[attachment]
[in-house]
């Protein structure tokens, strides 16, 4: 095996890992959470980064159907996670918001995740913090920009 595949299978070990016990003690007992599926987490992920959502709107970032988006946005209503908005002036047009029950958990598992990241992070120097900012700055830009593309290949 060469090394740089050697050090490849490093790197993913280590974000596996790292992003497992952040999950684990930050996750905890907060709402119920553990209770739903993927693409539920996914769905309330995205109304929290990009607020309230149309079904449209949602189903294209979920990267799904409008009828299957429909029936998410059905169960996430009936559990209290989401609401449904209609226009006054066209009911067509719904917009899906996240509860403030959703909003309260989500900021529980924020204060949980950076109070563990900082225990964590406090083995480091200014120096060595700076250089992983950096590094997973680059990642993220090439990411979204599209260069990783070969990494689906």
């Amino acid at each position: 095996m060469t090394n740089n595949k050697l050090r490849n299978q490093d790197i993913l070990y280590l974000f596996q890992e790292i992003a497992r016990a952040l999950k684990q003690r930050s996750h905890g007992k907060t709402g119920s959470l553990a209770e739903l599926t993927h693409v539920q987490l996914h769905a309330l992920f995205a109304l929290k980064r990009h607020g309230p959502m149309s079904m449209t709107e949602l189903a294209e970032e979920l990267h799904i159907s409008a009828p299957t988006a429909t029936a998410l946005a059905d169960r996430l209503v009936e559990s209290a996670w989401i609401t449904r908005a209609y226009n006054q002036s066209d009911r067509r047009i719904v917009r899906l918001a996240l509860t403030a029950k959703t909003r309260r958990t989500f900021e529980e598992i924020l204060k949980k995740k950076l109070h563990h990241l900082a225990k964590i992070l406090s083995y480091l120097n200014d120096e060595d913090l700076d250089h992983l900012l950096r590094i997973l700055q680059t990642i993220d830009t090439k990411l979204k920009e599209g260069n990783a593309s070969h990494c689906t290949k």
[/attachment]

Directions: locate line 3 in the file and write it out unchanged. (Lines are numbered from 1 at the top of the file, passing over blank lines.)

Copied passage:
């Amino acid at each position: 095996m060469t090394n740089n595949k050697l050090r490849n299978q490093d790197i993913l070990y280590l974000f596996q890992e790292i992003a497992r016990a952040l999950k684990q003690r930050s996750h905890g007992k907060t709402g119920s959470l553990a209770e739903l599926t993927h693409v539920q987490l996914h769905a309330l992920f995205a109304l929290k980064r990009h607020g309230p959502m149309s079904m449209t709107e949602l189903a294209e970032e979920l990267h799904i159907s409008a009828p299957t988006a429909t029936a998410l946005a059905d169960r996430l209503v009936e559990s209290a996670w989401i609401t449904r908005a209609y226009n006054q002036s066209d009911r067509r047009i719904v917009r899906l918001a996240l509860t403030a029950k959703t909003r309260r958990t989500f900021e529980e598992i924020l204060k949980k995740k950076l109070h563990h990241l900082a225990k964590i992070l406090s083995y480091l120097n200014d120096e060595d913090l700076d250089h992983l900012l950096r590094i997973l700055q680059t990642i993220d830009t090439k990411l979204k920009e599209g260069n990783a593309s070969h990494c689906t290949k």